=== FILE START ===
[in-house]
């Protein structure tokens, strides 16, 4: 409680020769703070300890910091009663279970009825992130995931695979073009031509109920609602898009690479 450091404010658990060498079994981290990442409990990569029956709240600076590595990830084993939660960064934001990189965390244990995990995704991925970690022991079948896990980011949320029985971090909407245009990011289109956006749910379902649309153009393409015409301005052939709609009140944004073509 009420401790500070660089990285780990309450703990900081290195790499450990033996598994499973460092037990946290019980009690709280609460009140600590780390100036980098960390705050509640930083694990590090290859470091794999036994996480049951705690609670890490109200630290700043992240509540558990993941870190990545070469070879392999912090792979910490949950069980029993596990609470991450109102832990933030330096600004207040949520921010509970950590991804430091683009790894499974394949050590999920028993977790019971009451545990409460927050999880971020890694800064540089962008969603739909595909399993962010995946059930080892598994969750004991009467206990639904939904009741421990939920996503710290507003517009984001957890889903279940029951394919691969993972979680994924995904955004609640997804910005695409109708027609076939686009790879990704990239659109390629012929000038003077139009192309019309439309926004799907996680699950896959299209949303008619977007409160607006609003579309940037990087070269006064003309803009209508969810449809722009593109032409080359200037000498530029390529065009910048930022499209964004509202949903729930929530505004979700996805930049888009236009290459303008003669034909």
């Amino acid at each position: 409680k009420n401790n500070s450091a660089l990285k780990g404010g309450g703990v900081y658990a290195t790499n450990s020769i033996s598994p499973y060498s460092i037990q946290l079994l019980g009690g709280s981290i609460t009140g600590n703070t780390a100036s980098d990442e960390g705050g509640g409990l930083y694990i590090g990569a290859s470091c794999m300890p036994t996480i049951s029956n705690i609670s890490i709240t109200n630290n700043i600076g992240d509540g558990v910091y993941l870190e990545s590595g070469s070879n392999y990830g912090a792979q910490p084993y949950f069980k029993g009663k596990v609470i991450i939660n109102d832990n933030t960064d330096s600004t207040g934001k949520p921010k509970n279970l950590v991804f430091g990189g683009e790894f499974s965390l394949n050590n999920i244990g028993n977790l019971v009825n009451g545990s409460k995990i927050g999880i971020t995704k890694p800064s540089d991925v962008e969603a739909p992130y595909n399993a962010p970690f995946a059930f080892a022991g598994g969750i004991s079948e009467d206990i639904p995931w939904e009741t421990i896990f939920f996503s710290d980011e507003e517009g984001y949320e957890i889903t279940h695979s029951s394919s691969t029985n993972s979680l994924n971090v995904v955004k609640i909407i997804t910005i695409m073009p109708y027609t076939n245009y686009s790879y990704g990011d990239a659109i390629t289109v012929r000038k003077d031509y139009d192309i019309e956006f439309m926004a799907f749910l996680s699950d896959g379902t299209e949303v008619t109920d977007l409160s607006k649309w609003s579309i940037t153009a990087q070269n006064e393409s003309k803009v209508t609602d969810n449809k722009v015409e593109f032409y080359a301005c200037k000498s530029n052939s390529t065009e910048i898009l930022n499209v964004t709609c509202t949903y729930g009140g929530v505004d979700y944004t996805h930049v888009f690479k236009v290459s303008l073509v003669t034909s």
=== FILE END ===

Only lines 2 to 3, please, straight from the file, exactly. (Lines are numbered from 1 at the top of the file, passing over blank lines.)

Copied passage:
């Protein structure tokens, strides 16, 4: 409680020769703070300890910091009663279970009825992130995931695979073009031509109920609602898009690479 450091404010658990060498079994981290990442409990990569029956709240600076590595990830084993939660960064934001990189965390244990995990995704991925970690022991079948896990980011949320029985971090909407245009990011289109956006749910379902649309153009393409015409301005052939709609009140944004073509 009420401790500070660089990285780990309450703990900081290195790499450990033996598994499973460092037990946290019980009690709280609460009140600590780390100036980098960390705050509640930083694990590090290859470091794999036994996480049951705690609670890490109200630290700043992240509540558990993941870190990545070469070879392999912090792979910490949950069980029993596990609470991450109102832990933030330096600004207040949520921010509970950590991804430091683009790894499974394949050590999920028993977790019971009451545990409460927050999880971020890694800064540089962008969603739909595909399993962010995946059930080892598994969750004991009467206990639904939904009741421990939920996503710290507003517009984001957890889903279940029951394919691969993972979680994924995904955004609640997804910005695409109708027609076939686009790879990704990239659109390629012929000038003077139009192309019309439309926004799907996680699950896959299209949303008619977007409160607006609003579309940037990087070269006064003309803009209508969810449809722009593109032409080359200037000498530029390529065009910048930022499209964004509202949903729930929530505004979700996805930049888009236009290459303008003669034909």
């Amino acid at each position: 409680k009420n401790n500070s450091a660089l990285k780990g404010g309450g703990v900081y658990a290195t790499n450990s020769i033996s598994p499973y060498s460092i037990q946290l079994l019980g009690g709280s981290i609460t009140g600590n703070t780390a100036s980098d990442e960390g705050g509640g409990l930083y694990i590090g990569a290859s470091c794999m300890p036994t996480i049951s029956n705690i609670s890490i709240t109200n630290n700043i600076g992240d509540g558990v910091y993941l870190e990545s590595g070469s070879n392999y990830g912090a792979q910490p084993y949950f069980k029993g009663k596990v609470i991450i939660n109102d832990n933030t960064d330096s600004t207040g934001k949520p921010k509970n279970l950590v991804f430091g990189g683009e790894f499974s965390l394949n050590n999920i244990g028993n977790l019971v009825n009451g545990s409460k995990i927050g999880i971020t995704k890694p800064s540089d991925v962008e969603a739909p992130y595909n399993a962010p970690f995946a059930f080892a022991g598994g969750i004991s079948e009467d206990i639904p995931w939904e009741t421990i896990f939920f996503s710290d980011e507003e517009g984001y949320e957890i889903t279940h695979s029951s394919s691969t029985n993972s979680l994924n971090v995904v955004k609640i909407i997804t910005i695409m073009p109708y027609t076939n245009y686009s790879y990704g990011d990239a659109i390629t289109v012929r000038k003077d031509y139009d192309i019309e956006f439309m926004a799907f749910l996680s699950d896959g379902t299209e949303v008619t109920d977007l409160s607006k649309w609003s579309i940037t153009a990087q070269n006064e393409s003309k803009v209508t609602d969810n449809k722009v015409e593109f032409y080359a301005c200037k000498s530029n052939s390529t065009e910048i898009l930022n499209v964004t709609c509202t949903y729930g009140g929530v505004d979700y944004t996805h930049v888009f690479k236009v290459s303008l073509v003669t034909s």